Stryker

Stryker
CEO: Kevin Lobo
Based: Kalamazoo, MI
2014 diagnostics division sales: $9.7 billion
2013 diagnostics division sales: $9.0 billion
Change: +7%

The focus has been on what Stryker ($SYK) did not do in the rapidly consolidating orthopedics industry.

By announcing plans to repurchase shares worth $2.6 billion, the company signaled it wasn't interested in acquiring fellow orthopedics player Smith & Nephew ($SNN), putting an end to long-running rumors.

Instead it focused on smaller "tuck in" acquisitions like CHG Hospital Beds and Small Bone Innovations. Company officials are excited by the latter's foot and ankle implants, which powered 25% growth in that arena.

Increasing the breadth of its offerings has influenced Stryker's sales strategy.

"We shifted our focus about three years ago to moving towards full account conversions which is frankly something that wasn't possible. Five, six years ago we didn't have the product portfolio to be able to do a complete account conversion. And so we would have niche products in different hospitals around the country. And that shift in focus to total account conversions took us a little bit of time, but it's now working," said CEO Kevin Lobo during the most recent earnings call.

The company's biggest bet going forward remains the rise of robotic orthopedic surgery, due to the $1.65 billion acquisition of Mako Surgical in 2013. The trend has been a little slower to take hold than anticipated but appears to be underway. Stryker just got the FDA's permission to use the Mako robot for total hip replacements and is aiming to get the go-ahead to use it for total knee replacements as well. It already uses the Mako robot for partial knee surgeries.

"We really believe it is going to revolutionize how orthopedics surgery, reconstructive surgery is performed," said Stryker Vice President Katherine Owen during the earnings call. "We think the Total Knee which we filed for in late 2014 is by far the biggest market opportunity and it is a big bet. We believe we can drive meaningful market share gains, which has really never been done on a sustained basis in the reconstructive market. So it's a clear bet on the direction that the industry is going to go."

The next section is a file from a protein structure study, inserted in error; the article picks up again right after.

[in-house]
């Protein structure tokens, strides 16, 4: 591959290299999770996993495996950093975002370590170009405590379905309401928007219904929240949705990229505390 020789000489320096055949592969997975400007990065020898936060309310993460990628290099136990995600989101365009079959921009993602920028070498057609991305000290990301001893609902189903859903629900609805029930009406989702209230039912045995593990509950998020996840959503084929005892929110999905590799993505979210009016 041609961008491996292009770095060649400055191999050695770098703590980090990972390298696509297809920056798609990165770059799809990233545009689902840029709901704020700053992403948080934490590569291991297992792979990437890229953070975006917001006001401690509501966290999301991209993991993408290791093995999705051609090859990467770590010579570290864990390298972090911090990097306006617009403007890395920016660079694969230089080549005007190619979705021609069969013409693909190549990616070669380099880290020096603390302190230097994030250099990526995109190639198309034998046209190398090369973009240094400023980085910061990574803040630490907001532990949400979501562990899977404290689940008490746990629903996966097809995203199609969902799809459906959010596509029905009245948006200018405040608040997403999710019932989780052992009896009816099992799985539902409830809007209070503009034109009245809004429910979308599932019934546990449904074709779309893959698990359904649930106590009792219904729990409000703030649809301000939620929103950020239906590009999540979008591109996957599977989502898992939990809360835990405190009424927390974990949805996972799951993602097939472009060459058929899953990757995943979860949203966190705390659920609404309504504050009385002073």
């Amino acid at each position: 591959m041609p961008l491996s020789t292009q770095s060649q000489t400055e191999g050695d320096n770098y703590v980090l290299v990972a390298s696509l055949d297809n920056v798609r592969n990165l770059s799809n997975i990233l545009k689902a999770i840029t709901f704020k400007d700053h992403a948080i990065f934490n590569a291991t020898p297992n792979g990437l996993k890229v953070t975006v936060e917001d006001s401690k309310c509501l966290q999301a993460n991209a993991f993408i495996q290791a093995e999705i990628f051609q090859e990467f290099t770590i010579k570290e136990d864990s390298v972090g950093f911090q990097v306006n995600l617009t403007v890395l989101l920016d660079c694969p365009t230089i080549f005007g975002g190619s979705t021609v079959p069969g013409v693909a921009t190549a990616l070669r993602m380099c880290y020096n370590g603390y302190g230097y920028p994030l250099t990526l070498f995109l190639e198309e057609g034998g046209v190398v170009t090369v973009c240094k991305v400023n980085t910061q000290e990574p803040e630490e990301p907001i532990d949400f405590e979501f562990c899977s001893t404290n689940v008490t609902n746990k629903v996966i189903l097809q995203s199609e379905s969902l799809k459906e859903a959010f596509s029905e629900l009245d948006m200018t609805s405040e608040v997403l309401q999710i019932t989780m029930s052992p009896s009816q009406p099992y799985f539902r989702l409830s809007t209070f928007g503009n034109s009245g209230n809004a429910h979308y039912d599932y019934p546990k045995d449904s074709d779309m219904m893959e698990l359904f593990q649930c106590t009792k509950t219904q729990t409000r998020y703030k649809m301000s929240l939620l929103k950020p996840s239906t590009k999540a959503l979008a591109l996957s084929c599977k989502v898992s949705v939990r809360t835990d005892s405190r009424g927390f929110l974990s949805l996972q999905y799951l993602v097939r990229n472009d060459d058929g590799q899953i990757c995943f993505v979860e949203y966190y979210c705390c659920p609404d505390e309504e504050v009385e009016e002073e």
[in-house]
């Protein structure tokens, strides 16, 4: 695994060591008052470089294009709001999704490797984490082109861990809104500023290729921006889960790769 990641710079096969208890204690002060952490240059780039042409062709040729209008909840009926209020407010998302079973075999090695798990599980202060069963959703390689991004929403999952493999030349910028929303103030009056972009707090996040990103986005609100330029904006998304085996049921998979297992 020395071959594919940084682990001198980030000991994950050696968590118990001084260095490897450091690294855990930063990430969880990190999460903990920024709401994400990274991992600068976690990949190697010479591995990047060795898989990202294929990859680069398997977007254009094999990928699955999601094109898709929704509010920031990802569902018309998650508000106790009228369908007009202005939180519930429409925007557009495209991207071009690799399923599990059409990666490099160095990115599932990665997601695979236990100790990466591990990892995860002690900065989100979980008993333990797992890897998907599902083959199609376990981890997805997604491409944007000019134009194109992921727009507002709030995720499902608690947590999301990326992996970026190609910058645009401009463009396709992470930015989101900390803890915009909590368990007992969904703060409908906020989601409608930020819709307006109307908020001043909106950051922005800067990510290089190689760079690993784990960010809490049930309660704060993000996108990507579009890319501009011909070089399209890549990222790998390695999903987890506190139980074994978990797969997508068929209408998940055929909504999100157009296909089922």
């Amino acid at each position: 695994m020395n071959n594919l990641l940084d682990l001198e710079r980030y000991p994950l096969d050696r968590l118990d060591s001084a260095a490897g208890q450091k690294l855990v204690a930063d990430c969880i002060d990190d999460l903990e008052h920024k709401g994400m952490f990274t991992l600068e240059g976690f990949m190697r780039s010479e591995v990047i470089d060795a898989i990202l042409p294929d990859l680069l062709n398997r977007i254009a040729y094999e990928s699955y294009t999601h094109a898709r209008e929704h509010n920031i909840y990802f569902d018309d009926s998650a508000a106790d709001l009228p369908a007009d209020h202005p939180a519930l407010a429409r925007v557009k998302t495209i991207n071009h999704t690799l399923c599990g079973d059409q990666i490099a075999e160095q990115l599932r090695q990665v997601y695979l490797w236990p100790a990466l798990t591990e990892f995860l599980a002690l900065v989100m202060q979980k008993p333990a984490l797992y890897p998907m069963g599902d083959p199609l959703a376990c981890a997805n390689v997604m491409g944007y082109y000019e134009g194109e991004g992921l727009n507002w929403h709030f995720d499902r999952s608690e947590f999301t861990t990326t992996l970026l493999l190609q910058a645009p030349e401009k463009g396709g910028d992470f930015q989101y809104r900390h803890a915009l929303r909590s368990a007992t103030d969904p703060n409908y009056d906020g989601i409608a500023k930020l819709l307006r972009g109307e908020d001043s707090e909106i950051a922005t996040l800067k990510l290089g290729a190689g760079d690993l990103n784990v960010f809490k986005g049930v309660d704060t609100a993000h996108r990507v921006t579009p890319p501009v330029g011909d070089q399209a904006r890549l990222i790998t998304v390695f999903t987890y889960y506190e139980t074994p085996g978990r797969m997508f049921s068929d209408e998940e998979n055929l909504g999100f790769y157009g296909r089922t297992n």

Stryker is more U.S.-centric than its competitors. Emerging markets represent only 8% of sales. Officials said the company plans to invest heavily in China and India, but is pulling back in other markets like Russia, Turkey and Brazil.

Lobo announced yet another plan to improve sales in Europe, where the company's market share is low. "We've been trying for 10-plus years (to improve share in Europe), and we have changed leadership multiple times. We've changed organizational structures within Europe multiple times. And we haven't been able to change the dial," he conceded.

At 11.7%, the medsurg division, consisting of devices like endoscopes and tools for sports surgery, grew the fastest in 2014. It had sales of $3.7 billion. The orthopedics division had sales of $4.2 billion and neurotechnology and spine contributed $1.7 billion. Both grew about 6% at constant currencies.

-- Varun Saxena (email | Twitter)

For more:
Stryker gets FDA clearance to use Mako robot for hip replacement
Stryker may cool M&A fervor with $2.6B for share buybacks
At JP Morgan, Stryker CEO embraces sales reps, dismisses Smith & Nephew plan to eliminate them

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